The earlier 1851-57 seven stamp issue features, on six stamps,  a  "Crown of Great Britain and Heraldic Flowers of the Empire" design, (as does New Brunswick and Newfoundland). These are all rather expensive ($200+-$6000+), and out of reach of most classical era WW collectors.

A closer look at the stamps
12 Pence = 1 Shilling
100 Cents = 1 Dollar (1860)
1860-63 Scott 8 1c black "Victoria"
On White or Yellowish Paper
The gorgeous ( to my eyes) Queen Victoria 1860-63 six stamp issue.can be found in either white or yellowish paper. Sometimes one is the minor number in Scott, sometimes another. Interestingly, unused and used values are approximately the same (except for the 5c blue $400/$5+ valuation). Apparently, after Nova Scotia joined the Confederation, most of the unused Nova Scotia stamps became available on the philatelic market. This probably explains the relatively inexpensive CV for unused.

BTW, if one has a modicum of interest in the stamps of Canada, and former provinces and colonies, pick up the Unitrade specialized Canadian catalogue.

1860-63 Scott 12 10c vermilion "Victoria"
The three higher values have a face on view of the Queen. I must admit, that if there was a contest for the most lovely design on a stamp of Victoria, - these stamps, and those of the 1878-1902 Falkland Islands would be at the top of my list.

1860-63 "specimen" issue stamps- Foxed
I found these horribly foxed "specimen" overprinted stamps in one of my feeder albums. Foxing (browning) of paper can occur when fungus (Aspergillosis etc) feeds on paper under environmentally agreeable conditions. Warmth and moisture "help". Foxed stamps is a problem more often seen from "tropical" countries. But, if a stamp is stored in a place with warmth and moisture, it can occur anywhere.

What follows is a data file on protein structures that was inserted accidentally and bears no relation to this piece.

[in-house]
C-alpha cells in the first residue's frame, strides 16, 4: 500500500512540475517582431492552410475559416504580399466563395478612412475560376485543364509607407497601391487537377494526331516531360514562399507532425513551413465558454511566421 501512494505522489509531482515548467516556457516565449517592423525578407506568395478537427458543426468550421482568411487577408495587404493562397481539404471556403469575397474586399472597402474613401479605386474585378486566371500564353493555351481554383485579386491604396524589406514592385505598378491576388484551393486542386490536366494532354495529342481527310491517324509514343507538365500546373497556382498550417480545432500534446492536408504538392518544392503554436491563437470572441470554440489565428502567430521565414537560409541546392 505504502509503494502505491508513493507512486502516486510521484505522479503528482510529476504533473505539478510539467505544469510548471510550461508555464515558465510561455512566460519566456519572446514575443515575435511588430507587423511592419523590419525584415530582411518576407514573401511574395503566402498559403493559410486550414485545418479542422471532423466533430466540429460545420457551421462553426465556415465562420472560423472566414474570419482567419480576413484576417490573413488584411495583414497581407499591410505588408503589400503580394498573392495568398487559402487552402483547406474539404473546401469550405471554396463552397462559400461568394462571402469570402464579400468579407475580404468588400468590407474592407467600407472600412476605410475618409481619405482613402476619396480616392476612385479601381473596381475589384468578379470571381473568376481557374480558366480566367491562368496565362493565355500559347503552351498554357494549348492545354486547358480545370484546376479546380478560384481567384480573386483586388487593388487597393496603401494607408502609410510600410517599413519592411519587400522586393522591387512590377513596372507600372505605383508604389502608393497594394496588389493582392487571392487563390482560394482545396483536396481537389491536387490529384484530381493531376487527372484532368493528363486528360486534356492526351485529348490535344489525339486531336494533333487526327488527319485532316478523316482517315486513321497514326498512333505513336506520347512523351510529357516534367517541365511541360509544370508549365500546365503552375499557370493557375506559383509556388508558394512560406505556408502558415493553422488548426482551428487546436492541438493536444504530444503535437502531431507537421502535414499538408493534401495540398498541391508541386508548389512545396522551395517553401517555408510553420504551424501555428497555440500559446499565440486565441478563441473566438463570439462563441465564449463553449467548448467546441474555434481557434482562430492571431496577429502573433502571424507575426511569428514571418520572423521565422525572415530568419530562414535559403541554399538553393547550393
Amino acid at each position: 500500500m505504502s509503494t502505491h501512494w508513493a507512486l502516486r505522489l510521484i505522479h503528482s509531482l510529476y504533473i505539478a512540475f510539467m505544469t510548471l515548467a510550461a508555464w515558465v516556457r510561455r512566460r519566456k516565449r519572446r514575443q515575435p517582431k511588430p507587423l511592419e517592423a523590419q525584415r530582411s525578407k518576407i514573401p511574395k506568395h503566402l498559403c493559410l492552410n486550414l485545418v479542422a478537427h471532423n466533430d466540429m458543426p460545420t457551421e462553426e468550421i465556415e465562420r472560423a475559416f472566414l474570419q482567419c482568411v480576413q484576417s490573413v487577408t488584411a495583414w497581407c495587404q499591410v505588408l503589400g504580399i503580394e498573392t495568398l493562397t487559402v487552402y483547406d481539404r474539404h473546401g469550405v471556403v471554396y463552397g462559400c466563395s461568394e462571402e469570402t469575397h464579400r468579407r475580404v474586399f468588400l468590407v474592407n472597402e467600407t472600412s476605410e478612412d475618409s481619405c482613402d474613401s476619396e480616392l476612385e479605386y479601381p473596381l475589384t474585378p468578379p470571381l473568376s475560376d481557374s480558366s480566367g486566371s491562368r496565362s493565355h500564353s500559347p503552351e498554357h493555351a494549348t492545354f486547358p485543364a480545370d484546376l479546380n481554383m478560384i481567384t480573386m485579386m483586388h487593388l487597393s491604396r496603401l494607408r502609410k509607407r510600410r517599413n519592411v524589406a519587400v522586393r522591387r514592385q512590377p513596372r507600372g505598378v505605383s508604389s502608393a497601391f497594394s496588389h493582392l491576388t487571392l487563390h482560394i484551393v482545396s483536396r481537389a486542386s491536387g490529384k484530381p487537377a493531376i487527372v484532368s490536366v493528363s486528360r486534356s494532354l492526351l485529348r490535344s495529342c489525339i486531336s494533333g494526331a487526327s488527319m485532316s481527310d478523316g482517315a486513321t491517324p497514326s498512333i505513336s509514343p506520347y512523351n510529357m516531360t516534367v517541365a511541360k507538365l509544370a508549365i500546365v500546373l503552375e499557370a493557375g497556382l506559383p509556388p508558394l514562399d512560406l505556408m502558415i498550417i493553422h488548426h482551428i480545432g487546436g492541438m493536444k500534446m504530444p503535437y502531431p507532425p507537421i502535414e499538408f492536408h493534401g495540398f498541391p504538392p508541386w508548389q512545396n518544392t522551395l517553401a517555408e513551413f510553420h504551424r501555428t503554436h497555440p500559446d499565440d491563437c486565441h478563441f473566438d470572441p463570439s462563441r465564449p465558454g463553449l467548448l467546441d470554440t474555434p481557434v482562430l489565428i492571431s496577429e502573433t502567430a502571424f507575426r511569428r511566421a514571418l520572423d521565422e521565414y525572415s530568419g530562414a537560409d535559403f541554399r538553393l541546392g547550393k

What can one do with badly foxed stamps? Unfortunately, not much. I threw them out.

Deep Blue
Nova Scotia 1860-63 issue in Deep Blue
Deep Blue (Steiner), on two pages, has a space for all the major Scott numbers. If one wishes to collect variants (yellow paper/ white paper), the pages can be printed X 2, or quadrilled pages can be added.

Nova Scotia in Big Blue
Big Blue
Big Blue '92, on one line of one page, has five spaces for Nova Scotia stamps, all from the 1860-63 issue.

The Nova Scotia section is after the New South Wales and Nossi Be entries. It appears all BB editions (from the 1940s on) have the same number of spaces.

The stamps are moderately expensive, with three stamps @ $10+.

But the "Victoria"stamps are well done and  quite striking,- and, I, for one, don't mind too much. ;-)



A) Expensive stamps ($10 threshold):
1860 Scott 9 2c lilac ($10)
1860 Scott 11 8 1/2c green ($10+)
1860 Scott 12 10c vermilion ($10+)

Big Blue Nova Scotia Collection
Page 1

A) I have completed BB's coverage.
B) The image shows the one and only page (actually one line) for Nova Scotia in BB.
B) If one wishes to have a closer view of the stamps, click on the image.